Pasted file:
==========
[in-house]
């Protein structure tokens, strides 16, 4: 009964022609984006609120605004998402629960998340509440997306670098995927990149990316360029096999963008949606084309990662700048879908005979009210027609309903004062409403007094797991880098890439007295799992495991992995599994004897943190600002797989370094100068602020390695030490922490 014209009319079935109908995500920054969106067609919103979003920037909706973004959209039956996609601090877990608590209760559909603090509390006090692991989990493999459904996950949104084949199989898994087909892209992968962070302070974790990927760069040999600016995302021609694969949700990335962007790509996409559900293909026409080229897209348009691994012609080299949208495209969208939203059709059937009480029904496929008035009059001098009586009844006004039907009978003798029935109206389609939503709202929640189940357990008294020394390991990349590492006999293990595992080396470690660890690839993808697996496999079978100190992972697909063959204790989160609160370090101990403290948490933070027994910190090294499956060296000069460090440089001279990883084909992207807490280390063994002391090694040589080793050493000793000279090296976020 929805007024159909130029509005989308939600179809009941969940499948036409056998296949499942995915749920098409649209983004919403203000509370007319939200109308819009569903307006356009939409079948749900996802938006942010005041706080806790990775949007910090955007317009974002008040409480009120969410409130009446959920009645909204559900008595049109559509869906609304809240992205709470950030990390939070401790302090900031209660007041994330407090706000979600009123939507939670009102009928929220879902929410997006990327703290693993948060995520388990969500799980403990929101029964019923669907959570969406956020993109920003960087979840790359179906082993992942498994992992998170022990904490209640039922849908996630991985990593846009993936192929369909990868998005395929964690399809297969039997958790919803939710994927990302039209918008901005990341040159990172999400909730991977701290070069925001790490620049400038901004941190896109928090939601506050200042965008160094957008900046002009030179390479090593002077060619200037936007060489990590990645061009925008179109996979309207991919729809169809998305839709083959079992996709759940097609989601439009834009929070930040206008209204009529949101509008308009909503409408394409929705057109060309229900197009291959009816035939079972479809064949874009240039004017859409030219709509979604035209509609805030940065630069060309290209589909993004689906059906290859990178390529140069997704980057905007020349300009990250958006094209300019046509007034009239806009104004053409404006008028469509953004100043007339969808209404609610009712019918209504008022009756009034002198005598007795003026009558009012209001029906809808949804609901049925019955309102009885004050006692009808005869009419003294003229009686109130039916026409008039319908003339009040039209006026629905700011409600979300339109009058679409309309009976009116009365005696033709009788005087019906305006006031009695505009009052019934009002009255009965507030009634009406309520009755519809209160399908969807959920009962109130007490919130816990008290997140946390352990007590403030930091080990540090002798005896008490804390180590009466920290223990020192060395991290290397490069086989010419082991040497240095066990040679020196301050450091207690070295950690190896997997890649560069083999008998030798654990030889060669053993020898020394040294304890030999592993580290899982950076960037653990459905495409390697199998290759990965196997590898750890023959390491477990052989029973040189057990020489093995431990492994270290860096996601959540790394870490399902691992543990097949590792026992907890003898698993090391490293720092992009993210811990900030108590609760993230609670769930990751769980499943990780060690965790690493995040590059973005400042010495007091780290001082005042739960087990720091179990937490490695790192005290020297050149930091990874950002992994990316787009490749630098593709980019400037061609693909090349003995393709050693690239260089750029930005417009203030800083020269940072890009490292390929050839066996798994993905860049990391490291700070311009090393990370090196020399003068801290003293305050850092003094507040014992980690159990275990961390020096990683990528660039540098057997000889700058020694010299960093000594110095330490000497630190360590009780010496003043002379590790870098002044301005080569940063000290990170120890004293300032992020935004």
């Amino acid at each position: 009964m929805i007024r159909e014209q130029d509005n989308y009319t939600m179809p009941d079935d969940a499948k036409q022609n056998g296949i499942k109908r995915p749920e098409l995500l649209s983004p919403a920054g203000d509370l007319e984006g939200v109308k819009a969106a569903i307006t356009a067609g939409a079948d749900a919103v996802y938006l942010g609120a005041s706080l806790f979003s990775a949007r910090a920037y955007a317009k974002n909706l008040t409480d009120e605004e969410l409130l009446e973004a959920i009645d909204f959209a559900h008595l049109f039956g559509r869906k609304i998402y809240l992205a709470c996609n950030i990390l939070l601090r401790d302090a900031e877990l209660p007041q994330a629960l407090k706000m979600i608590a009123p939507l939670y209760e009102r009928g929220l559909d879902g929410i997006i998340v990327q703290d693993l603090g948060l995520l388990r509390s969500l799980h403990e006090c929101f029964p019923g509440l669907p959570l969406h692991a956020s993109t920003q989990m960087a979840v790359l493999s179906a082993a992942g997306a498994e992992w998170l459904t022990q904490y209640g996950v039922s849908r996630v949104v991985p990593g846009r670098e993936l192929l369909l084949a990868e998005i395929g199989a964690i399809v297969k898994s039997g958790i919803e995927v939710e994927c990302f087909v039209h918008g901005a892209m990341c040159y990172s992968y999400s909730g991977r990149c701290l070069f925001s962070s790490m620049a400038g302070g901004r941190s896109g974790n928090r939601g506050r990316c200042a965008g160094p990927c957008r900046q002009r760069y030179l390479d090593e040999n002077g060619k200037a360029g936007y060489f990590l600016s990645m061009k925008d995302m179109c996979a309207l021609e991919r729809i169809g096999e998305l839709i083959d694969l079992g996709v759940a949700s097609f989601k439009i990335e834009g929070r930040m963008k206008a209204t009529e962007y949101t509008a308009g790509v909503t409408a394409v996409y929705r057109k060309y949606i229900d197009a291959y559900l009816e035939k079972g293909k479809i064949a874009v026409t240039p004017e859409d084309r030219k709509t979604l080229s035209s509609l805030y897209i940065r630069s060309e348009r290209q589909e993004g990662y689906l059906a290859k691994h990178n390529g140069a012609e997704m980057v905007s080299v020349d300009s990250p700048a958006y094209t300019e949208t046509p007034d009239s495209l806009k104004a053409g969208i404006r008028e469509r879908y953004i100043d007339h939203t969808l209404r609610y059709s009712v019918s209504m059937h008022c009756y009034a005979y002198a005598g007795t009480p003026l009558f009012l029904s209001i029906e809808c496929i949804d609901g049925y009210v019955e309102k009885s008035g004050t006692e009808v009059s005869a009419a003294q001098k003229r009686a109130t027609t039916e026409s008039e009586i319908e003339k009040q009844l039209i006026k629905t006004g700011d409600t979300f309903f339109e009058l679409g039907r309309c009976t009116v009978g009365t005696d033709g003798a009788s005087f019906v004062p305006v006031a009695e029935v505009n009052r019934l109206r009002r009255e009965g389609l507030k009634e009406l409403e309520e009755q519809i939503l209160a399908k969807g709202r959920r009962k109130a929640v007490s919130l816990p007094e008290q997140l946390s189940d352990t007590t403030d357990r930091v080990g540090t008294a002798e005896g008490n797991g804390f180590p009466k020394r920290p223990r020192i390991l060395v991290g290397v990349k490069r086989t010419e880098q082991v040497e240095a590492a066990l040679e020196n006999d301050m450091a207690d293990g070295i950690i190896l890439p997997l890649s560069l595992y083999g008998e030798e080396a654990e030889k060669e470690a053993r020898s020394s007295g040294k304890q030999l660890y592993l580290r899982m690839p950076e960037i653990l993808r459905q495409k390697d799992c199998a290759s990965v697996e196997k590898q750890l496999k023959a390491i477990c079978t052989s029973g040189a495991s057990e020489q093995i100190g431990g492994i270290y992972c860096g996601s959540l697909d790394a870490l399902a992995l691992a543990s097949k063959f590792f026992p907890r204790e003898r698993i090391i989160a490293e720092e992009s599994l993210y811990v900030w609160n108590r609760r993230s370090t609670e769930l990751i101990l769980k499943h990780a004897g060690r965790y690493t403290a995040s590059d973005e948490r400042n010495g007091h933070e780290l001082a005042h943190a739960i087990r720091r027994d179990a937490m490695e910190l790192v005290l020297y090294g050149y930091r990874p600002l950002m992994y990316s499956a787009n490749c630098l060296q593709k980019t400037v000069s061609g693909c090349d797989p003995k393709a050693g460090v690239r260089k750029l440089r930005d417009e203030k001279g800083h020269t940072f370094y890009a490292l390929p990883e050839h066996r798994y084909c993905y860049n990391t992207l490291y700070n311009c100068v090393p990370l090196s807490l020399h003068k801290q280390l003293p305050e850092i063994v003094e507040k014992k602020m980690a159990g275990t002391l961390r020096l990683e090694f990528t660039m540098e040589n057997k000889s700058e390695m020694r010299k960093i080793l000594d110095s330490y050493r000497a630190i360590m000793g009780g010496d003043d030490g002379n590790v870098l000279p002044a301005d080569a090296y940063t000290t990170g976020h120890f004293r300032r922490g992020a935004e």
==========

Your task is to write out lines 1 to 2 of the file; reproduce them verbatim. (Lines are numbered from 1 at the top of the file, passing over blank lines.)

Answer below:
[in-house]
């Protein structure tokens, strides 16, 4: 009964022609984006609120605004998402629960998340509440997306670098995927990149990316360029096999963008949606084309990662700048879908005979009210027609309903004062409403007094797991880098890439007295799992495991992995599994004897943190600002797989370094100068602020390695030490922490 014209009319079935109908995500920054969106067609919103979003920037909706973004959209039956996609601090877990608590209760559909603090509390006090692991989990493999459904996950949104084949199989898994087909892209992968962070302070974790990927760069040999600016995302021609694969949700990335962007790509996409559900293909026409080229897209348009691994012609080299949208495209969208939203059709059937009480029904496929008035009059001098009586009844006004039907009978003798029935109206389609939503709202929640189940357990008294020394390991990349590492006999293990595992080396470690660890690839993808697996496999079978100190992972697909063959204790989160609160370090101990403290948490933070027994910190090294499956060296000069460090440089001279990883084909992207807490280390063994002391090694040589080793050493000793000279090296976020 929805007024159909130029509005989308939600179809009941969940499948036409056998296949499942995915749920098409649209983004919403203000509370007319939200109308819009569903307006356009939409079948749900996802938006942010005041706080806790990775949007910090955007317009974002008040409480009120969410409130009446959920009645909204559900008595049109559509869906609304809240992205709470950030990390939070401790302090900031209660007041994330407090706000979600009123939507939670009102009928929220879902929410997006990327703290693993948060995520388990969500799980403990929101029964019923669907959570969406956020993109920003960087979840790359179906082993992942498994992992998170022990904490209640039922849908996630991985990593846009993936192929369909990868998005395929964690399809297969039997958790919803939710994927990302039209918008901005990341040159990172999400909730991977701290070069925001790490620049400038901004941190896109928090939601506050200042965008160094957008900046002009030179390479090593002077060619200037936007060489990590990645061009925008179109996979309207991919729809169809998305839709083959079992996709759940097609989601439009834009929070930040206008209204009529949101509008308009909503409408394409929705057109060309229900197009291959009816035939079972479809064949874009240039004017859409030219709509979604035209509609805030940065630069060309290209589909993004689906059906290859990178390529140069997704980057905007020349300009990250958006094209300019046509007034009239806009104004053409404006008028469509953004100043007339969808209404609610009712019918209504008022009756009034002198005598007795003026009558009012209001029906809808949804609901049925019955309102009885004050006692009808005869009419003294003229009686109130039916026409008039319908003339009040039209006026629905700011409600979300339109009058679409309309009976009116009365005696033709009788005087019906305006006031009695505009009052019934009002009255009965507030009634009406309520009755519809209160399908969807959920009962109130007490919130816990008290997140946390352990007590403030930091080990540090002798005896008490804390180590009466920290223990020192060395991290290397490069086989010419082991040497240095066990040679020196301050450091207690070295950690190896997997890649560069083999008998030798654990030889060669053993020898020394040294304890030999592993580290899982950076960037653990459905495409390697199998290759990965196997590898750890023959390491477990052989029973040189057990020489093995431990492994270290860096996601959540790394870490399902691992543990097949590792026992907890003898698993090391490293720092992009993210811990900030108590609760993230609670769930990751769980499943990780060690965790690493995040590059973005400042010495007091780290001082005042739960087990720091179990937490490695790192005290020297050149930091990874950002992994990316787009490749630098593709980019400037061609693909090349003995393709050693690239260089750029930005417009203030800083020269940072890009490292390929050839066996798994993905860049990391490291700070311009090393990370090196020399003068801290003293305050850092003094507040014992980690159990275990961390020096990683990528660039540098057997000889700058020694010299960093000594110095330490000497630190360590009780010496003043002379590790870098002044301005080569940063000290990170120890004293300032992020935004």